Do you know when you have heard the Gospel? This sounds like a simple question, but I am not so sure it is anymore. So, for clarification, what does speaking the Gospel include and not include?
Today is the feast day of St. Augustine (not to mention the feast day of my birth). Say a prayer thanking God for the witness of this faithful doctor and father of the Church, and for his defense of orthodox Christianity in the Fourth and Fifth Centuries.
Following up on our post regarding “liberals” and “conservatives” in the church (scroll down to find), here is a helpful excerpt from the Apology of the Augsburg Confession, a document included in the Book of Concord, the collection of the Lutheran confessions.
“Even though there are among these people [church] many weak ones who build upon this foundation [true knowledge of Christ and faith] structures of stubble that will perish (that is to say, certain useless opinions), nevertheless, because they do not overthrow the foundation, these things are to be both forgiven them and also corrected. The writings of the holy Fathers bear witness that at times even they built stubble upon the foundation but that this did not overturn their faith.”
Included in most liturgical worship services are the phrases, “This is the Word of the Lord,” and “Thanks be to God.” The former follows the reading of the appointed Scripture lessons for the day, and then the congregation responds with the thankful response.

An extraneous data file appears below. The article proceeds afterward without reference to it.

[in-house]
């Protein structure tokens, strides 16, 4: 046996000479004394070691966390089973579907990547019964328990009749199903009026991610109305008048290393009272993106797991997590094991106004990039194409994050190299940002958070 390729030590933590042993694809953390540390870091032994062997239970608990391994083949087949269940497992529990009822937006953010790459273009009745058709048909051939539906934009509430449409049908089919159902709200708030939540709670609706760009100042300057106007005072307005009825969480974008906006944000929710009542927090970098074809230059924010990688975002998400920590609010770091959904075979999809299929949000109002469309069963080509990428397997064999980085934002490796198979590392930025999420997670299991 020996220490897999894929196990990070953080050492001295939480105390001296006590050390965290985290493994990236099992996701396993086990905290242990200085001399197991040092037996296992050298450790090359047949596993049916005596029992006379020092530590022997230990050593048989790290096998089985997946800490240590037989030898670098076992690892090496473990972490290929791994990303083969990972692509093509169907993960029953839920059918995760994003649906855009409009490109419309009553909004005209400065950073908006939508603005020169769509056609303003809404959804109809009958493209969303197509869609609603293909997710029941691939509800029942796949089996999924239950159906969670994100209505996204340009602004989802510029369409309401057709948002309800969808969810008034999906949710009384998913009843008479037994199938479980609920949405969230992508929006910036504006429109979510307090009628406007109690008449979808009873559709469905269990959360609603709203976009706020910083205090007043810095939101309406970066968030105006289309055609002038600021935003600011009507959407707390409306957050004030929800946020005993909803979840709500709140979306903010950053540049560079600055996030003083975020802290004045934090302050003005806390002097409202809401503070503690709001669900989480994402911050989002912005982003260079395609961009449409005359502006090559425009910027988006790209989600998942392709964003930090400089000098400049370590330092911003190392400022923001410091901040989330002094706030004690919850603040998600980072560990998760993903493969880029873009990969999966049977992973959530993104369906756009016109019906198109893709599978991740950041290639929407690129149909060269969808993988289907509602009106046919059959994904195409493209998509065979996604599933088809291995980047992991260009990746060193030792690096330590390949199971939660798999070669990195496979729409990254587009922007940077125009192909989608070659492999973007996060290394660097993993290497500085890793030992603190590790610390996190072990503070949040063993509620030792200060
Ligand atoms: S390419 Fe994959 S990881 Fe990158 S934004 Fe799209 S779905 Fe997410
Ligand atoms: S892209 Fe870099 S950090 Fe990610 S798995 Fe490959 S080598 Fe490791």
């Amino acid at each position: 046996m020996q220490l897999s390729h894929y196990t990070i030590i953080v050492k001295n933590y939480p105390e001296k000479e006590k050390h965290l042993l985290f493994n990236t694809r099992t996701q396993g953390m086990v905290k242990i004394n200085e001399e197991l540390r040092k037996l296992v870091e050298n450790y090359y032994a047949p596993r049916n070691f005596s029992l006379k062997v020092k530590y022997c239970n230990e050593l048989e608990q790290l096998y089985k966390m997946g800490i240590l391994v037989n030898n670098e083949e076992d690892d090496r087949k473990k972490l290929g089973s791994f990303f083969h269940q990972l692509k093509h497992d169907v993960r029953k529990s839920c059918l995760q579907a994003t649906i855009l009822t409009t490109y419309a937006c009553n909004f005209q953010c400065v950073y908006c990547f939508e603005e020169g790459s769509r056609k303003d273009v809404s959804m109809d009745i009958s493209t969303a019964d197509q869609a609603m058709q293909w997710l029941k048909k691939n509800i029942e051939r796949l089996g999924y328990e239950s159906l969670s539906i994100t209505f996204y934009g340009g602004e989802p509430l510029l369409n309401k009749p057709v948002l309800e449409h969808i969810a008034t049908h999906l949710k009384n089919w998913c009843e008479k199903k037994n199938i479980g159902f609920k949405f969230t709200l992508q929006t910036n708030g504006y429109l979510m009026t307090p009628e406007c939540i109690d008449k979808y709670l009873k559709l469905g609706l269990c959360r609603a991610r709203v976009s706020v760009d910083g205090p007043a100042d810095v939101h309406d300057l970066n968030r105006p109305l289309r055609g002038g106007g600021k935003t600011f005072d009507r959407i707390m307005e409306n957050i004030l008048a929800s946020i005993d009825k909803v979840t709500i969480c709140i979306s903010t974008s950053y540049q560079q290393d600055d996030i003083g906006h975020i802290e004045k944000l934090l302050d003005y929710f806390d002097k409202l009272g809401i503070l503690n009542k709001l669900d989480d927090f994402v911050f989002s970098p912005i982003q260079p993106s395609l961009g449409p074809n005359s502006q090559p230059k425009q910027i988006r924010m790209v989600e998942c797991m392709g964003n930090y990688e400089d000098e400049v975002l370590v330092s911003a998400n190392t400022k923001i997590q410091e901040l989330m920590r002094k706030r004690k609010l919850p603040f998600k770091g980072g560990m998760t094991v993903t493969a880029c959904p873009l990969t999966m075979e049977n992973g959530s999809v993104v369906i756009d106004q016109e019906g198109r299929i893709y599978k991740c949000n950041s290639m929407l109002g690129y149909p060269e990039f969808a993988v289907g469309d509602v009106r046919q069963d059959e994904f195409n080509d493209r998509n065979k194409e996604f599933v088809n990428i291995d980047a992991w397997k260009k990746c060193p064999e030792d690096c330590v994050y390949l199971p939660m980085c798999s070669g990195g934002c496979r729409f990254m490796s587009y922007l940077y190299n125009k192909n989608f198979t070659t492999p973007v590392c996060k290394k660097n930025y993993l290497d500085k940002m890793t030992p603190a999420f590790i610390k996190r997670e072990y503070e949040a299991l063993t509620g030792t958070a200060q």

In this world, we regularly hear about missionaries and common citizens being persecuted for teaching the Christian faith. Places of worship are being destroyed. In the United States, however, we are allowed to gather peacefully in order to hear God’s Word.
So next time you hear, “This is the Word of the Lord,” respond with the appropriate phrase with the appropriate amount of energy. For we are truly blessed to hear the Word of God.
That’s what the Planned Parenthood T-shirts should have said. (For some reason, PP is not selling the shirts anymore.) They wanted to “break the insidious silence” surround abortion and to combat the “shame” that “anti-choice” people create around these “choices” and the women who make them. To me, it sounds kind of like fan letters to Charles Manson. (You can buy an opposite message here.)
Mike Adams, after being told about this shirt, wrote one of the best columns I have read from him yet (and every one is good). Read the whole thing here.
Some especially poignant quotes:
“I think that America has been involved in an unjust war on the unborn for over thirty years.
I think that liberals are right when they say that a nation’s greatness is measured by how it treats those who cannot fend for themselves.
I think that I am lucky to have parents who are pro-life.
I think that many people who are “pro choice” are glad that they were born before 1973. Otherwise, they might not be able to make choices.”
“I think about my failed efforts to get campus feminists to debate the abortion issue on our campus. I think about a North Carolina chapter of Planned Parenthood that declined a campus debate on abortion saying, “It is our policy not to debate the abortion issue.””
“I think that those in Congress who voted against the ban on partial birth abortion should wear t-shirts saying “I have the blood of innocent children on my hands.””
And, the one most offensive to me because it applies to the largest so-called “Lutheran” church body in the United States:
“I think about American churches paying for the abortions of church employees.”
Gustaf Wingren, in Luther on Vocation, includes in the last chapter a nice analysis of faith.
“It can be said that faith joins together two different aspects of existence, which exist regardless of faith and are real in themselves. The one is the work of Christ, his suffering and his vanquished grave, the work proffered to man through the gospel.